One more thought. Some people opt to locate the fire pit at a distance from the house in a space all its own. Will this be convenient if you plan on using it as part of your outdoor entertainment space?
If the fire pit is located on or near your patio, the guests will tend to stay in one location. If it’s located way out in the yard, guests will likely split into two groups. Maybe that’s okay, but if that’s not what want, you will need to rethink that strategy.
Limited Space for a Gas Fire Pit?
If you love the idea of having a gas fire pit but are limited in space, you might want to consider a fire table. This often takes the shape of a coffee table. The burner is in the middle of the tabletop leaving room around the sides where guests can rest their drinks or small plates.
If you’re using a 20-pound propane tank as the fuel source, you can easily design a structure small enough to be portable. Mount it on wheels to make moving it around even easier. When not in use, that space can be freed up for an extra dining table or chairs.
While a portable fire table provides the utmost flexibility, it does not add to your home value as a natural gas fire pit does.
Fire Pit Building Materials
There is a wide variety of materials to choose from when designing the structure for your DIY gas fire table or fire pit. What look are you going for? Classic? Modern? Industrial? Something that blends harmoniously with your house or existing landscape?
This becomes very important when it comes to added home value. Natural gas fire pits can add value if executed tastefully. For instance, if your house is brick and the fire pit is the same brick, that lends a consistent, intentional feel to the fire pit.
DO NOT USE pea gravel in your fire pit. These little rocks retain water and can explode when exposed to excessive heat.
If the structure matches the patio pavers or complements the hardscape, that also works. The design must feel harmonious and pleasing if you want to get the extra bucks at resale.
A cement blocks / pavers is the least expensive building material, and it can be dressed up with stucco or stone veneers. Interlocking block is a popular choice for DIYers, but it tends to be on the upper end of cost. If you’re building your fire pit using pavers you’ll want to use a Flex Form Paver Collar which fits easily between the top and second from top layers of pavers to provide a shelf to support your burner pan.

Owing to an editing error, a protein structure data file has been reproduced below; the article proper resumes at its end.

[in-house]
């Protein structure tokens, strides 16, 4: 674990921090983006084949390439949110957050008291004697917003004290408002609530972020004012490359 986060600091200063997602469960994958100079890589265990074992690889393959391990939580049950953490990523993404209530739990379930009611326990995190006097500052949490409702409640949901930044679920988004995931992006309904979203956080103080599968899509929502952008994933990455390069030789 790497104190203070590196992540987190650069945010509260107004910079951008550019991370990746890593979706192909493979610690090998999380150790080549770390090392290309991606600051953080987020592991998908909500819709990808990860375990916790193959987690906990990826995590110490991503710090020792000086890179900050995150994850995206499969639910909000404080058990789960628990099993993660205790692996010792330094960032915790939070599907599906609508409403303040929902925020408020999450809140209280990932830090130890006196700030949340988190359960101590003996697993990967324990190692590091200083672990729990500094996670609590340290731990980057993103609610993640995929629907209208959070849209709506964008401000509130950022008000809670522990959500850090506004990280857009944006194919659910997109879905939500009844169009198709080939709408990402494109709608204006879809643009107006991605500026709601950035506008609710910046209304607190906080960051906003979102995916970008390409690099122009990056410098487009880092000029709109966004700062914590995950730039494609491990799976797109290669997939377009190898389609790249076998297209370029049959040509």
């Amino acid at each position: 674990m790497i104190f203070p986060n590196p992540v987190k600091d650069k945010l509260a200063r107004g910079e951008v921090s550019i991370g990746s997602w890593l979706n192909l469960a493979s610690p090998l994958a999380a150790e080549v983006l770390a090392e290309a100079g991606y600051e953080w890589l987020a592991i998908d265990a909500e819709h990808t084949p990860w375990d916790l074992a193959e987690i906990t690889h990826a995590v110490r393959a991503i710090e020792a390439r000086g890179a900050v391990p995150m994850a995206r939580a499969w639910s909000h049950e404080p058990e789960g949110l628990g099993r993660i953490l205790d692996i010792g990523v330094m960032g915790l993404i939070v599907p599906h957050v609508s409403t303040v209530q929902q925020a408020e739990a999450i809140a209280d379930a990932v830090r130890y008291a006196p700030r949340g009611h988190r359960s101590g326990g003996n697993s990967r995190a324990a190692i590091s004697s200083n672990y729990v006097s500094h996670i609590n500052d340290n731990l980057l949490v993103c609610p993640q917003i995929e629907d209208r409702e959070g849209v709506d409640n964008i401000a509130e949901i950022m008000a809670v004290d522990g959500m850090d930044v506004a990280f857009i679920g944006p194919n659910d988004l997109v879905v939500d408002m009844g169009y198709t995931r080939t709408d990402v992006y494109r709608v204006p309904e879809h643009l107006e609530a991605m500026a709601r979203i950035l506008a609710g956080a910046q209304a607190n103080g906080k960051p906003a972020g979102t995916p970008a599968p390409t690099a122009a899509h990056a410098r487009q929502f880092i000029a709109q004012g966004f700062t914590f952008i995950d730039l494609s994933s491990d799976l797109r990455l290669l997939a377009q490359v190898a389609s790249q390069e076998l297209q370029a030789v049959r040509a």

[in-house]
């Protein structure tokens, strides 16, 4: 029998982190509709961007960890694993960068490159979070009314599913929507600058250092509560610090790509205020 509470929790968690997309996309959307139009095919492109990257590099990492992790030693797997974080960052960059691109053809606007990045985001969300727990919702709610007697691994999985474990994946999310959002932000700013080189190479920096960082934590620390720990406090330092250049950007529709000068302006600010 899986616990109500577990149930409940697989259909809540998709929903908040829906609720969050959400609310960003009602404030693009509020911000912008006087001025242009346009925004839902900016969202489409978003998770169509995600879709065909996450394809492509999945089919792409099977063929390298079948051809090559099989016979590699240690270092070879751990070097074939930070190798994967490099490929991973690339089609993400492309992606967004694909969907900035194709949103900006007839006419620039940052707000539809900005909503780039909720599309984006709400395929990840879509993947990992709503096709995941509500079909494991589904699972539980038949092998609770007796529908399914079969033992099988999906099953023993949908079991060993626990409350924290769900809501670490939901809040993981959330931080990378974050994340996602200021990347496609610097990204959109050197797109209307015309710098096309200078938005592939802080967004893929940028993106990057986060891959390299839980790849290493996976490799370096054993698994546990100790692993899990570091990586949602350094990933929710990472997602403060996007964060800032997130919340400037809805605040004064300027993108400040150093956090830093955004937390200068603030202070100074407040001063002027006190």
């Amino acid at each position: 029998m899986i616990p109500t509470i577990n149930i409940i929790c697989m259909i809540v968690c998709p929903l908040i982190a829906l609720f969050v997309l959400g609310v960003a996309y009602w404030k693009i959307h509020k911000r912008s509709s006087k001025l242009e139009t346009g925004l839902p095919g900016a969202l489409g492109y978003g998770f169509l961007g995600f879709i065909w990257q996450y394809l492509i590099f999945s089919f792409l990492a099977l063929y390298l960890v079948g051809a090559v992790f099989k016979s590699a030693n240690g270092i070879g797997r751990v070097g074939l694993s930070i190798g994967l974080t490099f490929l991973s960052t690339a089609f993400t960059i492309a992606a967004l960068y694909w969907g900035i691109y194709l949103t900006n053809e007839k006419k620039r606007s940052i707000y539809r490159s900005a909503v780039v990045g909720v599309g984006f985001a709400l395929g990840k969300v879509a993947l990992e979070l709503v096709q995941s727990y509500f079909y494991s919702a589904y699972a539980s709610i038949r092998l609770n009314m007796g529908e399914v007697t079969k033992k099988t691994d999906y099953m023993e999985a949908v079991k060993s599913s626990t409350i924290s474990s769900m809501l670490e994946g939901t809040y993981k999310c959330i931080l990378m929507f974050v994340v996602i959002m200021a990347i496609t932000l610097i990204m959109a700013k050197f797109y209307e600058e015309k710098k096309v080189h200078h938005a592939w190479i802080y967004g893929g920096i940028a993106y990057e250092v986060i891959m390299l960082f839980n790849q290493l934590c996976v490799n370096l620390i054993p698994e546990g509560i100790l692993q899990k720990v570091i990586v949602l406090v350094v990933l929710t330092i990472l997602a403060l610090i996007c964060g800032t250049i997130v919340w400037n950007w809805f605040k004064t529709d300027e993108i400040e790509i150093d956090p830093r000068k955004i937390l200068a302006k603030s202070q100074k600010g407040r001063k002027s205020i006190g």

Poured cement is very trendy these days, but it is very heavy so it will not be portable. Prefab steel structures are also popular for a modern or industrial feel, but you will have to commit to keeping it covered to prevent rust.
The main consideration to keep in mind – gas fire pits and fire tables should be constructed with non-flammable elements. But even acceptable building materials often need an extra layer of protection to keep them structurally sound.
For example, most of the materials listed above cannot tolerate sustained direct contact with excessive heat. They will need to be lined with fireproof brick to guard against cracking and crumbling.
Maybe you are a creative sort. Take a look at these ideas for inspiration.
Venting Your Gas Fire Pit
Whatever materials you use, do not forget to include vents in your design. If you’re using propane, you must install vents near the bottom of the structure. If using natural gas, the vents should be placed near the top. For more specifics, see our article on proper venting of gas fire pits.
How Much Fire Power Do You Want?
To some extent, you will be limited by what is available. If you’re using a 20-pound propane tank, you can’t go higher than a burner with a 125,000/hr. rating. As mentioned earlier, there are creative solutions if you want to bump up in size, but your design will have to allow for such changes.
If you have natural gas available, you can typically go larger. However, if you are tapping into an existing gas supply line, it’s possible you will be limited by the size of the piping. You’ll need to discuss that with your professional gas installer.
Design Your Gas Fire Pit
One of the best parts of a DIY gas fire pit or gas fire table is being able to make it your own. Put it in the place that works best for your entertainment needs. Choose the materials that you find pleasing. Size it to your usage and budget. Get creative! We love seeing what our customers come up with so please share your pictures.
If you have questions regarding the design of a DIY fire pit or fire table, don’t hesitate to contact us.